RIT is known for career-oriented education worldwide, and RIT Croatia follows that path by promoting hands-on approach and putting focus on learning by doing in all of the programs delivered at its campuses in Dubrovnik and Zagreb.
Scientists from Rochester Institute of Technology and the University of Rochester aim to use virtual reality to help restore vision for people with stroke-induced blindness. The team of researchers led by Gabriel Diaz, associate professor at RIT’s Chester F. Carlson Center for Imaging Science, received a grant from the National Institutes of Health to develop a method they believe could revolutionize rehabilitation for patients with cortically induced blindness. The condition afflicts about 1% of the population over age 50.
If cars talked to each other, it would improve the travel experience and help save lives—but it could also lead to malicious, even life-threatening, cyberattacks. As a result, most car manufacturers have been hesitant to deploy vehicle-to-vehicle (V2V) communications technology.
Rochester Institute of Technology and SUNY College of Environmental Science and Forestry (ESF) researchers received a patent for green wall technology that will provide craft breweries cost-effective and sustainable options for wastewater treatment. The team found a way to make the common Pothos and recycled glass an environmental solution to support the growing microbrewery trend in the region.
Rochester Institute of Technology scientists have developed a method they believe will help epidemiologists more efficiently predict the spread of the COVID-19 pandemic. Their new study, published in Physica D: Nonlinear Phenomena, outlines a solution to the SIR epidemic model, which is commonly used to predict how many people are susceptible to, infected by, and recovered from viral epidemics.
Victoria Maung ’20 MFA (medical illustration) is capping her college career with a Fulbright grant that will give her an international experience and a connection to her Southeast Asian roots.
With the help of RIT Global, Maung, from San Francisco, Calif., won a Fulbright English Teaching Assistantship to teach high school in Malaysia. The program runs from January to October 2021, and Maung is hopeful international travel restrictions will be eased by next year. The Fulbright U.S. Student Program was suspended in March due to the coronavirus pandemic.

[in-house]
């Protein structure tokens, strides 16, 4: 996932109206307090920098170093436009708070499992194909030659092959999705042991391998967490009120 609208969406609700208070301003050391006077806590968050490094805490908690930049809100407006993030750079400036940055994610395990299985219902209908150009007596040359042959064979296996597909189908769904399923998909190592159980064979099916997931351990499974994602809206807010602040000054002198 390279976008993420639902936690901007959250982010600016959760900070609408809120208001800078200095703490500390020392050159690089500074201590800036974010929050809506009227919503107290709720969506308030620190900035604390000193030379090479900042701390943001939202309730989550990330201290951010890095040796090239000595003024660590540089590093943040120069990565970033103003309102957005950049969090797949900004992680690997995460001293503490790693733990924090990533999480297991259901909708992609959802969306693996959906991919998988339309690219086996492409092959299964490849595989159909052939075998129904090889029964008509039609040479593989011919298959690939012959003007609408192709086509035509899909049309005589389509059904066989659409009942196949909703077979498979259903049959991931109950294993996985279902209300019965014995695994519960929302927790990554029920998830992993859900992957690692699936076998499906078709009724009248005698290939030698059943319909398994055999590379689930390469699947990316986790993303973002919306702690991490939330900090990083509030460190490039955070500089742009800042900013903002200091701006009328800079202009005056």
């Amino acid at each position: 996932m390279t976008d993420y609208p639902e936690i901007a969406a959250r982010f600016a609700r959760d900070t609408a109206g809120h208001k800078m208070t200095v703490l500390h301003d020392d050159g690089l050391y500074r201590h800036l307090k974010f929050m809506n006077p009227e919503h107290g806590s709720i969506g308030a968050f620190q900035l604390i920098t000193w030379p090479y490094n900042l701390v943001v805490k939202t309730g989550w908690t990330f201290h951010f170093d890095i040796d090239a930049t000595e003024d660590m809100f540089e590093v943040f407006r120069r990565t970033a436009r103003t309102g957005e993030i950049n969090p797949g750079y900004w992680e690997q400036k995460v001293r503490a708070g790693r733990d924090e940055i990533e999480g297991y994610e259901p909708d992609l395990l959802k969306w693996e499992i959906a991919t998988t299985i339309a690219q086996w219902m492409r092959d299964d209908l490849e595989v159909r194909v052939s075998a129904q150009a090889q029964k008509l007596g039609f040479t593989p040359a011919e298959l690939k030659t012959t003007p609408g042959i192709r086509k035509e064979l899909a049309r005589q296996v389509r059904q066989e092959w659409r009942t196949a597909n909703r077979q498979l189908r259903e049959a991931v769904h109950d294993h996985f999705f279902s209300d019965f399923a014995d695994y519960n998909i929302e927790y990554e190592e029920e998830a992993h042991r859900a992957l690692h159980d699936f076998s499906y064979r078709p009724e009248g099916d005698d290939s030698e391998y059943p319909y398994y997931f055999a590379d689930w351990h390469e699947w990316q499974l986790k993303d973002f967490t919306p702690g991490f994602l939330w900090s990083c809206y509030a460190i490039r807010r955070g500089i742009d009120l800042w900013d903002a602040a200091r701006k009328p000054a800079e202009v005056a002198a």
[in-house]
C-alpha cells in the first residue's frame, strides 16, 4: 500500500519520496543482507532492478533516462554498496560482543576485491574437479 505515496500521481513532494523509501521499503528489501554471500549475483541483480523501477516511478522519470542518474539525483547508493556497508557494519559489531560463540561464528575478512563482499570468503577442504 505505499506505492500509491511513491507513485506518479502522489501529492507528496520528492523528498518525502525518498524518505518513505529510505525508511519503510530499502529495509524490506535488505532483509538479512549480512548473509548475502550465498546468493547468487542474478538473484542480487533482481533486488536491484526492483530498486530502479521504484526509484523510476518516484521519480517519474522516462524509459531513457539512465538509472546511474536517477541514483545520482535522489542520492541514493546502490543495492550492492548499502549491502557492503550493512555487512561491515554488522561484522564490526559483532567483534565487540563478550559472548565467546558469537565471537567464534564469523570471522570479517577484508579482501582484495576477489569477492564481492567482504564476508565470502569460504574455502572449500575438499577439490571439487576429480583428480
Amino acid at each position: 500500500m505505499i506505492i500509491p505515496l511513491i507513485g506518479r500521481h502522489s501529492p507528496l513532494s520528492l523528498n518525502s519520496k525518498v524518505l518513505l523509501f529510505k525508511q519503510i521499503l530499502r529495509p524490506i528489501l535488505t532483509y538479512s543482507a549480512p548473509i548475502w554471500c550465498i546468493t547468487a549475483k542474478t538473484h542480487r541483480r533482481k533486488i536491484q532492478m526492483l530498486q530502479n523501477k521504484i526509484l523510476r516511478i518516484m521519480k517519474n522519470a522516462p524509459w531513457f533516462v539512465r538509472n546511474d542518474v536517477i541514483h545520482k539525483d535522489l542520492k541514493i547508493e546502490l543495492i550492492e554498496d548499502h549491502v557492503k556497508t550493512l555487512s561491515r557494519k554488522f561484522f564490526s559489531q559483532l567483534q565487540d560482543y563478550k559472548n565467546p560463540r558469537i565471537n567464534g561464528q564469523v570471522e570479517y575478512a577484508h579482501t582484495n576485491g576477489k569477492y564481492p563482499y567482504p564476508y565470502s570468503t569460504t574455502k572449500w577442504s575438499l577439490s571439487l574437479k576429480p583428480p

Rochester Institute of Technology is among 15 colleges and universities that have joined the Public Interest Technology University Network (PIT-UN), a program of the think-tank New America.
The 2-year-old network, which now includes 36 members, unites colleges and universities committed to building the field of public interest technology and growing a new generation of civic-minded technologists.
A multidisciplinary team of first-year Rochester Institute of Technology students has been steadily working toward a singular goal since the fall: to develop an imaging system that can reveal information hidden in historical documents.
The U.S. Environmental Protection Agency (EPA) has recognized Rochester Institute of Technology as one of the largest green power users among colleges and universities nationally.
RIT’s utilization of nearly 71 million kilowatt-hours (kWh) of green power annually represents more than 92 percent of its total power needs, placing it No. 21 on the EPA’s Top 30 College & University List of the largest green power users among higher-education institutions in the agency’s Green Power Partnership (GPP).
An Ohio-based explosives company called Austin Powder has turned to RIT scientists for a creative approach to quantifying nitrogen oxide gases that on rare occasions are released during mining operations.
Austin Powder manufactures, distributes, and applies industrial explosives for industries including quarrying, mining, construction, and other applications. Some of their typical tasks involve detonating 400,000 pounds of explosives to unearth materials such as iron ore, limestone, or precious metals.
The devastating impact of COVID-19 on national and global supply chains is being studied by experts all over the world. It has also presented research opportunities for supply chain professors in Rochester Institute of Technology’s Saunders College of Business and created a robust discussion between RIT students and faculty.